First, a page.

Bending the Rules through Political Games

Bending the Rules through Political Games

In our family, especially when the “kids” are home, we like to play a lot of games. Board games, such as Ticket to Ride, Splendor, and others. Card games like Five Crowns and 500. Dice games like our new favorite, Quixx. Games are fun.

Games Politicians Should Not Play, and Rules They Should Follow

When they gather at their “home” in the Capitol, our politicians often find themselves playing games, as well. At least some of them think they are playing at fun and games, apparently. The wrongheaded games many politicians have been playing and the rules being broken today have names like these:

Gerrymandering. This is a form of “stacking the deck.” It is the process by which political parties attempt to choose their voters. To do this, party operatives draw voting-district maps that will allow their party to win as many legislative seats as possible. They either zigzag the lines to pack most of their opponents into one district so the party can win the remaining districts, or they try to scatter the opponents among all districts so the adversary struggles to win any of them.

Filling Congress with “safe” seats helps incumbents but hurts America. This is true because representatives never have to listen to the opposing party; they never have to compromise. After gerrymandering, politicians never have to put the entire country’s interests at the forefront, as their primary concern becomes fending off challengers from within their own district’s dominant party. Partisan gerrymandering exacerbates polarization.

For the good of the voters, for the good of each state, and for the good of America, voting maps should be drawn by nonpartisan commissions. Everyone who has ever played cards knows that stacking the deck is wrong. It violates fundamental principles of equality, integrity, and law and justice.

Election Claims. In any game, falsely claiming that victory has been “stolen” is a loser’s bleat. Similarly, claiming that every suggested future rule change is “a serious threat to the game as we know it” is overly melodramatic. Nobody likes game players who do either of those things. Apply that to today’s election and voting debates, and you will know where our principles lead us on these issues.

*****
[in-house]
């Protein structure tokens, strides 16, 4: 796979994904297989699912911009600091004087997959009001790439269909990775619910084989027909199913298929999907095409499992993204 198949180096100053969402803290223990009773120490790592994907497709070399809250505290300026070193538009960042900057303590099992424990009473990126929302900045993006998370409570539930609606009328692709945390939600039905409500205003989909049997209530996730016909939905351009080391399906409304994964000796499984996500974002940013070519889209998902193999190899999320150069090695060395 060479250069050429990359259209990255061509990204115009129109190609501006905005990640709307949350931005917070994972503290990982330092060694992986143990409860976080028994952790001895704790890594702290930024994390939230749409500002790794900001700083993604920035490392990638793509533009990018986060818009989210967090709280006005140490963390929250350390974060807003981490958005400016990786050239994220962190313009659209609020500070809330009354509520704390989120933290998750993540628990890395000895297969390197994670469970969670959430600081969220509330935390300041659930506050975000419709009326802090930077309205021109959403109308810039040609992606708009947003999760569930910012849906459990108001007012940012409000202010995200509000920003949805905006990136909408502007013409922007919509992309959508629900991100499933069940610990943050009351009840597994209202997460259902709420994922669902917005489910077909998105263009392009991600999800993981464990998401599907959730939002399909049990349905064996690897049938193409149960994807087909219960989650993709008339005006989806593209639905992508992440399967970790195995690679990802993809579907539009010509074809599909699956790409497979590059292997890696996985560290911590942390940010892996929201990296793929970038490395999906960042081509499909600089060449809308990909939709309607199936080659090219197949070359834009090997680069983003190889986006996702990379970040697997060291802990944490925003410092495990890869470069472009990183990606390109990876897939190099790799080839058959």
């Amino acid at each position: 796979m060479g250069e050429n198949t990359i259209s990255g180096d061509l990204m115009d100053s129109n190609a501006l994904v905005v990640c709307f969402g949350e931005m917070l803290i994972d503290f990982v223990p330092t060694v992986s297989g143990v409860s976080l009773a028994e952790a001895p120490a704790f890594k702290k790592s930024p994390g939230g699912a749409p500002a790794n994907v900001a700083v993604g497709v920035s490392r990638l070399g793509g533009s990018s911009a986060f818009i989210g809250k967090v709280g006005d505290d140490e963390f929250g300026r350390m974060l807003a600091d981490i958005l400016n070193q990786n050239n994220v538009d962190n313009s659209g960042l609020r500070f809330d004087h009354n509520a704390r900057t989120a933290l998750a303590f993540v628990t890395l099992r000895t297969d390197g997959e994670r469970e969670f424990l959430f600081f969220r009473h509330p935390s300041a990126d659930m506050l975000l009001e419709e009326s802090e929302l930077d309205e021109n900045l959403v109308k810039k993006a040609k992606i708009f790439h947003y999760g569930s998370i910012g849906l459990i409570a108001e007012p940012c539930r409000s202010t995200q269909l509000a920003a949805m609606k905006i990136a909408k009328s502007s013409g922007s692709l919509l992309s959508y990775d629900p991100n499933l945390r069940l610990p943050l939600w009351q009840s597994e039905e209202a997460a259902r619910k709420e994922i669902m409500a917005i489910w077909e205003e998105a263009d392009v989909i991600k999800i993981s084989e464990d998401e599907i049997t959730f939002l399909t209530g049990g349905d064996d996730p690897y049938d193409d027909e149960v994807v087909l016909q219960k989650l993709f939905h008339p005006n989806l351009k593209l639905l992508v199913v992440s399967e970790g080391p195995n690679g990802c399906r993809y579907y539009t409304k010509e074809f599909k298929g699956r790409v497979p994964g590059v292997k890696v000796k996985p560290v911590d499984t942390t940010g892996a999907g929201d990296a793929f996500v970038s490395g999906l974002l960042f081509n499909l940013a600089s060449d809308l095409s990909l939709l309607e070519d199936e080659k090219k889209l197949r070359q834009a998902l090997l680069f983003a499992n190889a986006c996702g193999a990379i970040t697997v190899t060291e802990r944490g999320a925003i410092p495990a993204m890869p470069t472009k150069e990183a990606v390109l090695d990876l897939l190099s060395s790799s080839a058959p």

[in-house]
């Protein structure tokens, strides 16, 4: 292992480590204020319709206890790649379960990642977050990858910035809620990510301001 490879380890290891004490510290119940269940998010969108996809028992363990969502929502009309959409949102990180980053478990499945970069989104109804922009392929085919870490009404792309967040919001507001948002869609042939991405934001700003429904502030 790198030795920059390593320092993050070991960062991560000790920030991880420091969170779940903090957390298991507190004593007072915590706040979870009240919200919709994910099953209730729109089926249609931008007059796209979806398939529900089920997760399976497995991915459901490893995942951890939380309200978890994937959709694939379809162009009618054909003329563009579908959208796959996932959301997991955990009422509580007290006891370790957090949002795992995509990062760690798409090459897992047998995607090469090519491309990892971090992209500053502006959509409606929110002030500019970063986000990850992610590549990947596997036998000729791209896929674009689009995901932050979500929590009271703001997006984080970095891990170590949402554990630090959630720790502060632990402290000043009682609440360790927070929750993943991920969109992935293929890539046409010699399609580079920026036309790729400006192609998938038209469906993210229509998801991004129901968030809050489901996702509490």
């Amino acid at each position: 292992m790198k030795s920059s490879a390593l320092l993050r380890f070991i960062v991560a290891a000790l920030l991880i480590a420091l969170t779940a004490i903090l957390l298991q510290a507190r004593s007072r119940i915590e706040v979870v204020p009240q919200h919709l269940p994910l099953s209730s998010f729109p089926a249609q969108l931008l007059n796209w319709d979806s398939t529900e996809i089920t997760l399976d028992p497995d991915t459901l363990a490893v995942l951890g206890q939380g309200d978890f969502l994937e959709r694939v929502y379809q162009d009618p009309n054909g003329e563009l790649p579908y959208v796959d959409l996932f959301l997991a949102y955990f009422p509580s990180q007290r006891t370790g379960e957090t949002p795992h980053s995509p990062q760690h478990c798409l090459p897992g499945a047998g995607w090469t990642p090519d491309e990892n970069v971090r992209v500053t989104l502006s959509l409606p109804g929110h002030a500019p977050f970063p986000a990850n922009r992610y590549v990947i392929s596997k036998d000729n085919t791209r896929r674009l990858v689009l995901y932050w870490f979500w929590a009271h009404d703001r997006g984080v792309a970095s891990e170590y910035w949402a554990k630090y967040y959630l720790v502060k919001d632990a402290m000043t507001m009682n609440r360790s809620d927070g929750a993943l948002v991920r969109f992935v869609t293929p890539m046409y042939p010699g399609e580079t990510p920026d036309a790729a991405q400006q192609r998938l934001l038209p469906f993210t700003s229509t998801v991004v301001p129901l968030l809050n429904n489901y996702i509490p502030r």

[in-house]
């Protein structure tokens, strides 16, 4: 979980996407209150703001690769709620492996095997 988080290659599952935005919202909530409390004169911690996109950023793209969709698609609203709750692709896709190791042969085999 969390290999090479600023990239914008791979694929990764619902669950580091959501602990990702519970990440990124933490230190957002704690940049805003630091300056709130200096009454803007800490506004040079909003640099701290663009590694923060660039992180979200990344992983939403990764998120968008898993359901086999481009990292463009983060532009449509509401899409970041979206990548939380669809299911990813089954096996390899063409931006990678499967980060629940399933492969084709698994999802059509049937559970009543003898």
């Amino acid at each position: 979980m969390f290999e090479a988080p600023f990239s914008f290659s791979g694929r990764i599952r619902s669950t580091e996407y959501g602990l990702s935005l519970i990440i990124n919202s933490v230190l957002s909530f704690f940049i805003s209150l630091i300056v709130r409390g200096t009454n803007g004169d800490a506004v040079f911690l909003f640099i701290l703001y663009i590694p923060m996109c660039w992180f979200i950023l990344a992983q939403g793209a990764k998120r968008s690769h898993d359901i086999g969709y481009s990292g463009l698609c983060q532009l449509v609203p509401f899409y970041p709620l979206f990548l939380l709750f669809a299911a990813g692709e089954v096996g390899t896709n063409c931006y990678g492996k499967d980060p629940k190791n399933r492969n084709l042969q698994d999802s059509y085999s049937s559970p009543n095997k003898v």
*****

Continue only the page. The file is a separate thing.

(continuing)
Filibuster. A filibuster is a form of not letting the game end or not letting the other side have a bathroom break until they give up and just say “You win.” Such tactics are heavy handed and, as children recognize, “chicken.” However, the rules in the U.S. Senate currently allow any senator to filibuster a bill by not letting it come to a vote until 60 of the 100 senators agree to stop the debate. With today’s Senate evenly split, that means no votes can occur except on budget and rules questions (on which the simple majority wins). The filibuster is designed to protect minority views and to force compromises, but politicians upset by the blockage of a particular bill often threaten to overturn the rule itself. Meanwhile, when either party doesn’t like a proposal, they simply filibuster it and prevent a vote altogether.

Two points flow from our principles on this issue. First, game lovers know that the rules are the rules, and you cannot change them in the middle of the game. Principles of integrity, equality, and protecting the vulnerable apply. These cut against eliminating the filibuster rule, or even modifying it just long enough to prevail in a specific dispute. At the same time, abusing a dubious rule to keep your opponent from ever winning is not right, either. Principles of service, peace, dignity, respect, equality, and transparency favor bringing a bill to a vote, voting on it, and moving on.

Packing the Supreme Court. This is a bully tactic, and probably a bluff. In an attempt to intimidate the Supreme Court, sore losers of legal cases—or even people afraid of losing—threaten to expand the number of justices (now nine, of which six are considered “conservative”), and then appoint enough new ones who they think will vote the other way so as to win future cases. This would be akin to weighting the dice so that your own number always turns up.

Cheaters never win, however, and true winners never cheat. Obviously, any cheating strategy violates the principle of integrity. It would undercut peace in America, respect from abroad, and the vital principles of law and justice. As one of the current justices said recently, the final authority of the Supreme Court, which is essential for the American system of government to work, depends on “trust that the court is guided by legal principle, not politics.” Yes, as Principle Based Politics loves to say, let’s win with principles, not politics.*

*By the same token (pun intended), Senate majority leaders not allowing a sitting President’s judicial nominees to come up for a confirmation vote exploits political power to the detriment of trust in our legislatures and courts.

Trying the Right Way

We have heard the phrase “If you are not cheating, you are not trying.” That’s outrageous, and we hope anyone who ever says it is kidding. Particularly in federal politics, with the fate of our nation depending on honesty, integrity, freedom, equality, and other principles, politicians absolutely must play by the rules, and they must never attempt to rig the rules in their favor.

As you elect politicians, consider what games they like playing, and how.

Written by Quentin R. Wittrock, founder of Principle Based Politics. 

Look for his posts each week, as this blog will explore and promote the idea of principle in politics, both as to individual elected leaders and our federal government as an institution.

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